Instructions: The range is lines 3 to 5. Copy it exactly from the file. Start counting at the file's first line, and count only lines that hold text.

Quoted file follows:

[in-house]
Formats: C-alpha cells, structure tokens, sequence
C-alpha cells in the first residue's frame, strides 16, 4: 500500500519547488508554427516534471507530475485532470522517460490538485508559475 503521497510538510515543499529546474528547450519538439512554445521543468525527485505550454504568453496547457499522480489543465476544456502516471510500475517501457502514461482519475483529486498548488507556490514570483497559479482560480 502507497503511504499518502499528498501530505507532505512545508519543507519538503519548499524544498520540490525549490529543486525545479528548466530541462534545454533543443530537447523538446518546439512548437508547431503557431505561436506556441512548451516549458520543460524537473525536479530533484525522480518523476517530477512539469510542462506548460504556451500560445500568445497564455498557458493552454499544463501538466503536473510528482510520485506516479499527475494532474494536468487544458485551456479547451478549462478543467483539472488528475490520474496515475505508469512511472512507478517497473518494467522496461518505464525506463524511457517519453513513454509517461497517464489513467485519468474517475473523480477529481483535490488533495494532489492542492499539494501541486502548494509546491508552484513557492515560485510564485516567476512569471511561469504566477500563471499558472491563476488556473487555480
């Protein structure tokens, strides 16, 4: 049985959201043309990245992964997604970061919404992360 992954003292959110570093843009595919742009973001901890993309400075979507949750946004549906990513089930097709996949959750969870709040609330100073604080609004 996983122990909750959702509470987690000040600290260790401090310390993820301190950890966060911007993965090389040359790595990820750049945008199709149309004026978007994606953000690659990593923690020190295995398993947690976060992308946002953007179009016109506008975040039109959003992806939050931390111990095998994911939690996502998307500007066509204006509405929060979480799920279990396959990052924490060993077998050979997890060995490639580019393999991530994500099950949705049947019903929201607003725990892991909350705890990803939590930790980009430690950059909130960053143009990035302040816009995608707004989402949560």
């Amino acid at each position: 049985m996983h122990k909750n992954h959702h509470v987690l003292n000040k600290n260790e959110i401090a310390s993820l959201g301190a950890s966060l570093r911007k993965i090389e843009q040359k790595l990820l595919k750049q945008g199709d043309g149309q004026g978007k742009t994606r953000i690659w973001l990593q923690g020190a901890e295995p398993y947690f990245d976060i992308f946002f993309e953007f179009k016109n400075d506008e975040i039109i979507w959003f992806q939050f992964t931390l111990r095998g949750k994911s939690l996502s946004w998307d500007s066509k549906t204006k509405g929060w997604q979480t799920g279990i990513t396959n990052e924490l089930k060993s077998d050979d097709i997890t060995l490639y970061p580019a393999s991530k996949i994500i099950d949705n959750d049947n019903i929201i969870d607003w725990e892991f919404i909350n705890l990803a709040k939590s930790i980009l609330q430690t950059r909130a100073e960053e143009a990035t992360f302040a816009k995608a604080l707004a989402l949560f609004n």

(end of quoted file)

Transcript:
C-alpha cells in the first residue's frame, strides 16, 4: 500500500519547488508554427516534471507530475485532470522517460490538485508559475 503521497510538510515543499529546474528547450519538439512554445521543468525527485505550454504568453496547457499522480489543465476544456502516471510500475517501457502514461482519475483529486498548488507556490514570483497559479482560480 502507497503511504499518502499528498501530505507532505512545508519543507519538503519548499524544498520540490525549490529543486525545479528548466530541462534545454533543443530537447523538446518546439512548437508547431503557431505561436506556441512548451516549458520543460524537473525536479530533484525522480518523476517530477512539469510542462506548460504556451500560445500568445497564455498557458493552454499544463501538466503536473510528482510520485506516479499527475494532474494536468487544458485551456479547451478549462478543467483539472488528475490520474496515475505508469512511472512507478517497473518494467522496461518505464525506463524511457517519453513513454509517461497517464489513467485519468474517475473523480477529481483535490488533495494532489492542492499539494501541486502548494509546491508552484513557492515560485510564485516567476512569471511561469504566477500563471499558472491563476488556473487555480
């Protein structure tokens, strides 16, 4: 049985959201043309990245992964997604970061919404992360 992954003292959110570093843009595919742009973001901890993309400075979507949750946004549906990513089930097709996949959750969870709040609330100073604080609004 996983122990909750959702509470987690000040600290260790401090310390993820301190950890966060911007993965090389040359790595990820750049945008199709149309004026978007994606953000690659990593923690020190295995398993947690976060992308946002953007179009016109506008975040039109959003992806939050931390111990095998994911939690996502998307500007066509204006509405929060979480799920279990396959990052924490060993077998050979997890060995490639580019393999991530994500099950949705049947019903929201607003725990892991909350705890990803939590930790980009430690950059909130960053143009990035302040816009995608707004989402949560």
């Amino acid at each position: 049985m996983h122990k909750n992954h959702h509470v987690l003292n000040k600290n260790e959110i401090a310390s993820l959201g301190a950890s966060l570093r911007k993965i090389e843009q040359k790595l990820l595919k750049q945008g199709d043309g149309q004026g978007k742009t994606r953000i690659w973001l990593q923690g020190a901890e295995p398993y947690f990245d976060i992308f946002f993309e953007f179009k016109n400075d506008e975040i039109i979507w959003f992806q939050f992964t931390l111990r095998g949750k994911s939690l996502s946004w998307d500007s066509k549906t204006k509405g929060w997604q979480t799920g279990i990513t396959n990052e924490l089930k060993s077998d050979d097709i997890t060995l490639y970061p580019a393999s991530k996949i994500i099950d949705n959750d049947n019903i929201i969870d607003w725990e892991f919404i909350n705890l990803a709040k939590s930790i980009l609330q430690t950059r909130a100073e960053e143009a990035t992360f302040a816009k995608a604080l707004a989402l949560f609004n």